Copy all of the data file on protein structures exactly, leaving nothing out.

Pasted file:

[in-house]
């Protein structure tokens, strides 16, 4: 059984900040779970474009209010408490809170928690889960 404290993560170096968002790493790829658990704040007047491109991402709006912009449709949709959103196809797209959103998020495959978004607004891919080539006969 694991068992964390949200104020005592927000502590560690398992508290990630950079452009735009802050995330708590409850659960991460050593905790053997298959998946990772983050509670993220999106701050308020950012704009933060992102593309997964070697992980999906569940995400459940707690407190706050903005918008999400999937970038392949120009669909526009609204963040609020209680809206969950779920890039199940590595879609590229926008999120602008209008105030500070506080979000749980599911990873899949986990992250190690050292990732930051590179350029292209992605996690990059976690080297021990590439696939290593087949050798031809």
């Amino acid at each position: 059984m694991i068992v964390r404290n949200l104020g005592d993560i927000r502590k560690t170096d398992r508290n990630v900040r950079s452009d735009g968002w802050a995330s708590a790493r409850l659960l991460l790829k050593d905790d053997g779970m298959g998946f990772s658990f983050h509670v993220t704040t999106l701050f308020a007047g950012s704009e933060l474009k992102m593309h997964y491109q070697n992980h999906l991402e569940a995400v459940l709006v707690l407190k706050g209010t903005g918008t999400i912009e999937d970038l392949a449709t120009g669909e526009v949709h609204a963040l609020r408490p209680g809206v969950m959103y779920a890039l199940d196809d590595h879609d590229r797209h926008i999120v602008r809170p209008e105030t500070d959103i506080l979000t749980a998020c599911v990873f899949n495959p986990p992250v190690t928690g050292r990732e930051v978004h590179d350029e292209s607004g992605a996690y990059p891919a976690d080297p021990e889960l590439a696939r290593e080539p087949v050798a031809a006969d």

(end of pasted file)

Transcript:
[in-house]
């Protein structure tokens, strides 16, 4: 059984900040779970474009209010408490809170928690889960 404290993560170096968002790493790829658990704040007047491109991402709006912009449709949709959103196809797209959103998020495959978004607004891919080539006969 694991068992964390949200104020005592927000502590560690398992508290990630950079452009735009802050995330708590409850659960991460050593905790053997298959998946990772983050509670993220999106701050308020950012704009933060992102593309997964070697992980999906569940995400459940707690407190706050903005918008999400999937970038392949120009669909526009609204963040609020209680809206969950779920890039199940590595879609590229926008999120602008209008105030500070506080979000749980599911990873899949986990992250190690050292990732930051590179350029292209992605996690990059976690080297021990590439696939290593087949050798031809």
């Amino acid at each position: 059984m694991i068992v964390r404290n949200l104020g005592d993560i927000r502590k560690t170096d398992r508290n990630v900040r950079s452009d735009g968002w802050a995330s708590a790493r409850l659960l991460l790829k050593d905790d053997g779970m298959g998946f990772s658990f983050h509670v993220t704040t999106l701050f308020a007047g950012s704009e933060l474009k992102m593309h997964y491109q070697n992980h999906l991402e569940a995400v459940l709006v707690l407190k706050g209010t903005g918008t999400i912009e999937d970038l392949a449709t120009g669909e526009v949709h609204a963040l609020r408490p209680g809206v969950m959103y779920a890039l199940d196809d590595h879609d590229r797209h926008i999120v602008r809170p209008e105030t500070d959103i506080l979000t749980a998020c599911v990873f899949n495959p986990p992250v190690t928690g050292r990732e930051v978004h590179d350029e292209s607004g992605a996690y990059p891919a976690d080297p021990e889960l590439a696939r290593e080539p087949v050798a031809a006969d």